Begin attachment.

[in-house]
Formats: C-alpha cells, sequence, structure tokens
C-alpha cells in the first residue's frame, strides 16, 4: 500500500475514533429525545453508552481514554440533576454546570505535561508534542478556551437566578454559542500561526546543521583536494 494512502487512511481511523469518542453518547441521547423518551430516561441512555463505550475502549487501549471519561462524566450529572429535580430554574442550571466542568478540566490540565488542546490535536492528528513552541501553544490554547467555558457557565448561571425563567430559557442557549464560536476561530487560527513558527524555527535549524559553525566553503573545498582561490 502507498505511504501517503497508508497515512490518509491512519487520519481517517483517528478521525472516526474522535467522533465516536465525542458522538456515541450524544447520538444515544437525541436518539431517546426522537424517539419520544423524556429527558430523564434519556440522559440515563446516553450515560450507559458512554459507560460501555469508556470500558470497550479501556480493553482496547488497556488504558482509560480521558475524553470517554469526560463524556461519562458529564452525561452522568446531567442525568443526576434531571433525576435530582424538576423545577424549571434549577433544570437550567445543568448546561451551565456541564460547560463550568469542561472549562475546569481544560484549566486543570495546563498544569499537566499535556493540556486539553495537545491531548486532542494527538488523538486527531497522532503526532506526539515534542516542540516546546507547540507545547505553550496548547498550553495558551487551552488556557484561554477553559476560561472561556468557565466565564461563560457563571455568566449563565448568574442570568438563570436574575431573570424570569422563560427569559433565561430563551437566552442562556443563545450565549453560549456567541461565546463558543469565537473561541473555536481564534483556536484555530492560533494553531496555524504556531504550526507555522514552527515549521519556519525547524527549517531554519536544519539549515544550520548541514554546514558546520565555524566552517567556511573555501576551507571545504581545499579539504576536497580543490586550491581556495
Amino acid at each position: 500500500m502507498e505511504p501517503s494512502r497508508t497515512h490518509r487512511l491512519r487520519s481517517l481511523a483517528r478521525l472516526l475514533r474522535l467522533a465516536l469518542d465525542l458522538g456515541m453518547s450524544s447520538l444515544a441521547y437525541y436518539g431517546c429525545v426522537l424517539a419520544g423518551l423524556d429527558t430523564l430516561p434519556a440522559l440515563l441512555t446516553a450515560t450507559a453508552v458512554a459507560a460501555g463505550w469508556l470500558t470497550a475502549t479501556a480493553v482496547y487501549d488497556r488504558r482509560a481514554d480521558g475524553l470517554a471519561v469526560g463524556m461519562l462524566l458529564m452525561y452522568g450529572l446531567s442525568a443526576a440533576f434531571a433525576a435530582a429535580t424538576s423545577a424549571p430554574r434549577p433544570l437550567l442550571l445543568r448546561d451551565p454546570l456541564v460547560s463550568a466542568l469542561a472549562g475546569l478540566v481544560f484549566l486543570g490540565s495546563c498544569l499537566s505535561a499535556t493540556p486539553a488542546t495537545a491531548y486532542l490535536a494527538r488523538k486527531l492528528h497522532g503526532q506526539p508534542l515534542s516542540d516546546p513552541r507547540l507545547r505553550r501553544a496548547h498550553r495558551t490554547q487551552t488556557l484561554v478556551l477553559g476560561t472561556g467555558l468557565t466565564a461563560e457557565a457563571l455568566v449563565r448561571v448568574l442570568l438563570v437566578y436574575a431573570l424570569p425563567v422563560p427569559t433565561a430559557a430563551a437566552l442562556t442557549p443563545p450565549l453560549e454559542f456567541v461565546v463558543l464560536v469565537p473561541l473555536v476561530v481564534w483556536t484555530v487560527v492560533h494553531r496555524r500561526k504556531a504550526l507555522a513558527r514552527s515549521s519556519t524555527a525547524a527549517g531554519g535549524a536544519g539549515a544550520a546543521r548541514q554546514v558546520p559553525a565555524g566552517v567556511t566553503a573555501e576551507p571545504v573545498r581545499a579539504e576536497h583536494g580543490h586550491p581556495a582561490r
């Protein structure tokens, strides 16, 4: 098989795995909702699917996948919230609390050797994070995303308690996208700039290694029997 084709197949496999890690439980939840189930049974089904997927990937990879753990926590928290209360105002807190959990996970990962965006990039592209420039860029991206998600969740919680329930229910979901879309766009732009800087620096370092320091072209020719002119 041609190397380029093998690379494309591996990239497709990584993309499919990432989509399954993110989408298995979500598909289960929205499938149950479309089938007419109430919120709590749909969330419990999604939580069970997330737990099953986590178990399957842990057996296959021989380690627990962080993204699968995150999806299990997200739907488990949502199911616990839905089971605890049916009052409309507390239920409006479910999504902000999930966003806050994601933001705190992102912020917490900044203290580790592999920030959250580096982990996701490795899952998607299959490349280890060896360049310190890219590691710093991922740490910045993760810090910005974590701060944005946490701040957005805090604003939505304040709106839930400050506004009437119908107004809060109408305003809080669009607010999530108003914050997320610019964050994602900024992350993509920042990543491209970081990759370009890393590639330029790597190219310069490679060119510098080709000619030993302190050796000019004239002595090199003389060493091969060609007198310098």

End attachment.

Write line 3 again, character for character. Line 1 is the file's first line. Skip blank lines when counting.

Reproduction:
C-alpha cells in the first residue's frame, strides 16, 4: 500500500475514533429525545453508552481514554440533576454546570505535561508534542478556551437566578454559542500561526546543521583536494 494512502487512511481511523469518542453518547441521547423518551430516561441512555463505550475502549487501549471519561462524566450529572429535580430554574442550571466542568478540566490540565488542546490535536492528528513552541501553544490554547467555558457557565448561571425563567430559557442557549464560536476561530487560527513558527524555527535549524559553525566553503573545498582561490 502507498505511504501517503497508508497515512490518509491512519487520519481517517483517528478521525472516526474522535467522533465516536465525542458522538456515541450524544447520538444515544437525541436518539431517546426522537424517539419520544423524556429527558430523564434519556440522559440515563446516553450515560450507559458512554459507560460501555469508556470500558470497550479501556480493553482496547488497556488504558482509560480521558475524553470517554469526560463524556461519562458529564452525561452522568446531567442525568443526576434531571433525576435530582424538576423545577424549571434549577433544570437550567445543568448546561451551565456541564460547560463550568469542561472549562475546569481544560484549566486543570495546563498544569499537566499535556493540556486539553495537545491531548486532542494527538488523538486527531497522532503526532506526539515534542516542540516546546507547540507545547505553550496548547498550553495558551487551552488556557484561554477553559476560561472561556468557565466565564461563560457563571455568566449563565448568574442570568438563570436574575431573570424570569422563560427569559433565561430563551437566552442562556443563545450565549453560549456567541461565546463558543469565537473561541473555536481564534483556536484555530492560533494553531496555524504556531504550526507555522514552527515549521519556519525547524527549517531554519536544519539549515544550520548541514554546514558546520565555524566552517567556511573555501576551507571545504581545499579539504576536497580543490586550491581556495